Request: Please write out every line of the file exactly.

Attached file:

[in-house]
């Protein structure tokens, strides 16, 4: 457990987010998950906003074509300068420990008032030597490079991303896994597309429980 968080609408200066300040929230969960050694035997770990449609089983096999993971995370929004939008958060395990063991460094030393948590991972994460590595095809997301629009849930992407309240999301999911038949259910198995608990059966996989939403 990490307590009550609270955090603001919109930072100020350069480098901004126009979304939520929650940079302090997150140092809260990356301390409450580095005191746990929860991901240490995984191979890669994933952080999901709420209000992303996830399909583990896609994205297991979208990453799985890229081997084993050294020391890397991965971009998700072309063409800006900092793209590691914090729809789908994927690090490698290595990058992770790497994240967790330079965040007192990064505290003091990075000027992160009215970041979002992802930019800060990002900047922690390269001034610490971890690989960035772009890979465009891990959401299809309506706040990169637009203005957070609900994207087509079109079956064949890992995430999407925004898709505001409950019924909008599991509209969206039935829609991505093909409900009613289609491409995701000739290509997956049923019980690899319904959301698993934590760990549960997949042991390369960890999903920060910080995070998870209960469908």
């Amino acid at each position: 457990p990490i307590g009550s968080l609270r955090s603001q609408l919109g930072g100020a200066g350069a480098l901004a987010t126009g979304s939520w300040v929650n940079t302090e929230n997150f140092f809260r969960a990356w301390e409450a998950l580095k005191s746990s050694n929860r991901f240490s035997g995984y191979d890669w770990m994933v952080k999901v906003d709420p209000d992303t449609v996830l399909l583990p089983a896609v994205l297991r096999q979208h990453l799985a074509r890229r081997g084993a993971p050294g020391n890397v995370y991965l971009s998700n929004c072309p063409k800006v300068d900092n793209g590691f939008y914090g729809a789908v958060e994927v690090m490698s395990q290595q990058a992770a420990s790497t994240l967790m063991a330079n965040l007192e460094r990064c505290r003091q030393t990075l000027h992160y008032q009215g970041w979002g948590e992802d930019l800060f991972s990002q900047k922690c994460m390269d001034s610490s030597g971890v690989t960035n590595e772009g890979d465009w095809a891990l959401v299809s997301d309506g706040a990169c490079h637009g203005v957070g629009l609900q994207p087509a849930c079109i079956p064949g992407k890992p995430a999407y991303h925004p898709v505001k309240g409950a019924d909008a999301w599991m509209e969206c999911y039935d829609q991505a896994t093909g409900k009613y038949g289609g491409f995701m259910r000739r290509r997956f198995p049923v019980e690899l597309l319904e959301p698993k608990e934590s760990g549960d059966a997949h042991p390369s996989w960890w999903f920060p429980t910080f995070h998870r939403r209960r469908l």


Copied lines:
[in-house]
């Protein structure tokens, strides 16, 4: 457990987010998950906003074509300068420990008032030597490079991303896994597309429980 968080609408200066300040929230969960050694035997770990449609089983096999993971995370929004939008958060395990063991460094030393948590991972994460590595095809997301629009849930992407309240999301999911038949259910198995608990059966996989939403 990490307590009550609270955090603001919109930072100020350069480098901004126009979304939520929650940079302090997150140092809260990356301390409450580095005191746990929860991901240490995984191979890669994933952080999901709420209000992303996830399909583990896609994205297991979208990453799985890229081997084993050294020391890397991965971009998700072309063409800006900092793209590691914090729809789908994927690090490698290595990058992770790497994240967790330079965040007192990064505290003091990075000027992160009215970041979002992802930019800060990002900047922690390269001034610490971890690989960035772009890979465009891990959401299809309506706040990169637009203005957070609900994207087509079109079956064949890992995430999407925004898709505001409950019924909008599991509209969206039935829609991505093909409900009613289609491409995701000739290509997956049923019980690899319904959301698993934590760990549960997949042991390369960890999903920060910080995070998870209960469908």
């Amino acid at each position: 457990p990490i307590g009550s968080l609270r955090s603001q609408l919109g930072g100020a200066g350069a480098l901004a987010t126009g979304s939520w300040v929650n940079t302090e929230n997150f140092f809260r969960a990356w301390e409450a998950l580095k005191s746990s050694n929860r991901f240490s035997g995984y191979d890669w770990m994933v952080k999901v906003d709420p209000d992303t449609v996830l399909l583990p089983a896609v994205l297991r096999q979208h990453l799985a074509r890229r081997g084993a993971p050294g020391n890397v995370y991965l971009s998700n929004c072309p063409k800006v300068d900092n793209g590691f939008y914090g729809a789908v958060e994927v690090m490698s395990q290595q990058a992770a420990s790497t994240l967790m063991a330079n965040l007192e460094r990064c505290r003091q030393t990075l000027h992160y008032q009215g970041w979002g948590e992802d930019l800060f991972s990002q900047k922690c994460m390269d001034s610490s030597g971890v690989t960035n590595e772009g890979d465009w095809a891990l959401v299809s997301d309506g706040a990169c490079h637009g203005v957070g629009l609900q994207p087509a849930c079109i079956p064949g992407k890992p995430a999407y991303h925004p898709v505001k309240g409950a019924d909008a999301w599991m509209e969206c999911y039935d829609q991505a896994t093909g409900k009613y038949g289609g491409f995701m259910r000739r290509r997956f198995p049923v019980e690899l597309l319904e959301p698993k608990e934590s760990g549960d059966a997949h042991p390369s996989w960890w999903f920060p429980t910080f995070h998870r939403r209960r469908l």